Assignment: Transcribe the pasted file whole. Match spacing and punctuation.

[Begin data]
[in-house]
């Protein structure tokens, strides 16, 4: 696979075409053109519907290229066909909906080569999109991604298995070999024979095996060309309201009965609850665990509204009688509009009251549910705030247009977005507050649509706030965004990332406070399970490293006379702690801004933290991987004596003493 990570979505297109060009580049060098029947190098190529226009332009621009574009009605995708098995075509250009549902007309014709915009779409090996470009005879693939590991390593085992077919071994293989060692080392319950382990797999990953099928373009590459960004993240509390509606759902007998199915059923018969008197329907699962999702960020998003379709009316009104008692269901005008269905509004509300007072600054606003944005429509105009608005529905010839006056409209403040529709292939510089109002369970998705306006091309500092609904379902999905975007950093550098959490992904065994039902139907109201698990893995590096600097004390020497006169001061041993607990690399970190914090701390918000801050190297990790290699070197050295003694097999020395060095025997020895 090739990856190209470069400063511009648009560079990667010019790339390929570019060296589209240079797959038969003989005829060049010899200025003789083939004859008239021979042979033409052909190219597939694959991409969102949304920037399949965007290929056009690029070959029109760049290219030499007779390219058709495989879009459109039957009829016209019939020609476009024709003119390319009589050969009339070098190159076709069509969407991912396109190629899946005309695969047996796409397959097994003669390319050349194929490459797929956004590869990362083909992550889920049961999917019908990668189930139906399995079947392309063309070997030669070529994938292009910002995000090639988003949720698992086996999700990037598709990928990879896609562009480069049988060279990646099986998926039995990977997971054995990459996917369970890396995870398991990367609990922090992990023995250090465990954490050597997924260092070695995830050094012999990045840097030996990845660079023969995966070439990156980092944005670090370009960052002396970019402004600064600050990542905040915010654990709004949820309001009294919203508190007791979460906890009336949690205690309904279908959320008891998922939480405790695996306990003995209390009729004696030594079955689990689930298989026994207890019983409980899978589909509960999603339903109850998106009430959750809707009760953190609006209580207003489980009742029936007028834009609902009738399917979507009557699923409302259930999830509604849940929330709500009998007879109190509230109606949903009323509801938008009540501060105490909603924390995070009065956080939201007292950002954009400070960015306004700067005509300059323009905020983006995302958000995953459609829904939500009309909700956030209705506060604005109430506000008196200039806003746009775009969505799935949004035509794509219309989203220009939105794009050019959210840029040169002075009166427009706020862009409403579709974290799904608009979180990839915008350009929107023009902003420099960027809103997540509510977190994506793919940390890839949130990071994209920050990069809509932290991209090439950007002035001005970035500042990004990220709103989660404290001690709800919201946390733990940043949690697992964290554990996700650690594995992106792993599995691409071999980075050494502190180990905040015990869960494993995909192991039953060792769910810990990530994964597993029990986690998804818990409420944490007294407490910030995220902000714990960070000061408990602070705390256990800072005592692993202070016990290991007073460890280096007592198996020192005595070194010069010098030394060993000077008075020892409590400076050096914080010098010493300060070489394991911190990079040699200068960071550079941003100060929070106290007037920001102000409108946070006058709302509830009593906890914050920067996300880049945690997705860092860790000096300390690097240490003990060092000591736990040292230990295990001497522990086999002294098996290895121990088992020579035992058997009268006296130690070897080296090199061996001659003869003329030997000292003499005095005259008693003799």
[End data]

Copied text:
[in-house]
């Protein structure tokens, strides 16, 4: 696979075409053109519907290229066909909906080569999109991604298995070999024979095996060309309201009965609850665990509204009688509009009251549910705030247009977005507050649509706030965004990332406070399970490293006379702690801004933290991987004596003493 990570979505297109060009580049060098029947190098190529226009332009621009574009009605995708098995075509250009549902007309014709915009779409090996470009005879693939590991390593085992077919071994293989060692080392319950382990797999990953099928373009590459960004993240509390509606759902007998199915059923018969008197329907699962999702960020998003379709009316009104008692269901005008269905509004509300007072600054606003944005429509105009608005529905010839006056409209403040529709292939510089109002369970998705306006091309500092609904379902999905975007950093550098959490992904065994039902139907109201698990893995590096600097004390020497006169001061041993607990690399970190914090701390918000801050190297990790290699070197050295003694097999020395060095025997020895 090739990856190209470069400063511009648009560079990667010019790339390929570019060296589209240079797959038969003989005829060049010899200025003789083939004859008239021979042979033409052909190219597939694959991409969102949304920037399949965007290929056009690029070959029109760049290219030499007779390219058709495989879009459109039957009829016209019939020609476009024709003119390319009589050969009339070098190159076709069509969407991912396109190629899946005309695969047996796409397959097994003669390319050349194929490459797929956004590869990362083909992550889920049961999917019908990668189930139906399995079947392309063309070997030669070529994938292009910002995000090639988003949720698992086996999700990037598709990928990879896609562009480069049988060279990646099986998926039995990977997971054995990459996917369970890396995870398991990367609990922090992990023995250090465990954490050597997924260092070695995830050094012999990045840097030996990845660079023969995966070439990156980092944005670090370009960052002396970019402004600064600050990542905040915010654990709004949820309001009294919203508190007791979460906890009336949690205690309904279908959320008891998922939480405790695996306990003995209390009729004696030594079955689990689930298989026994207890019983409980899978589909509960999603339903109850998106009430959750809707009760953190609006209580207003489980009742029936007028834009609902009738399917979507009557699923409302259930999830509604849940929330709500009998007879109190509230109606949903009323509801938008009540501060105490909603924390995070009065956080939201007292950002954009400070960015306004700067005509300059323009905020983006995302958000995953459609829904939500009309909700956030209705506060604005109430506000008196200039806003746009775009969505799935949004035509794509219309989203220009939105794009050019959210840029040169002075009166427009706020862009409403579709974290799904608009979180990839915008350009929107023009902003420099960027809103997540509510977190994506793919940390890839949130990071994209920050990069809509932290991209090439950007002035001005970035500042990004990220709103989660404290001690709800919201946390733990940043949690697992964290554990996700650690594995992106792993599995691409071999980075050494502190180990905040015990869960494993995909192991039953060792769910810990990530994964597993029990986690998804818990409420944490007294407490910030995220902000714990960070000061408990602070705390256990800072005592692993202070016990290991007073460890280096007592198996020192005595070194010069010098030394060993000077008075020892409590400076050096914080010098010493300060070489394991911190990079040699200068960071550079941003100060929070106290007037920001102000409108946070006058709302509830009593906890914050920067996300880049945690997705860092860790000096300390690097240490003990060092000591736990040292230990295990001497522990086999002294098996290895121990088992020579035992058997009268006296130690070897080296090199061996001659003869003329030997000292003499005095005259008693003799």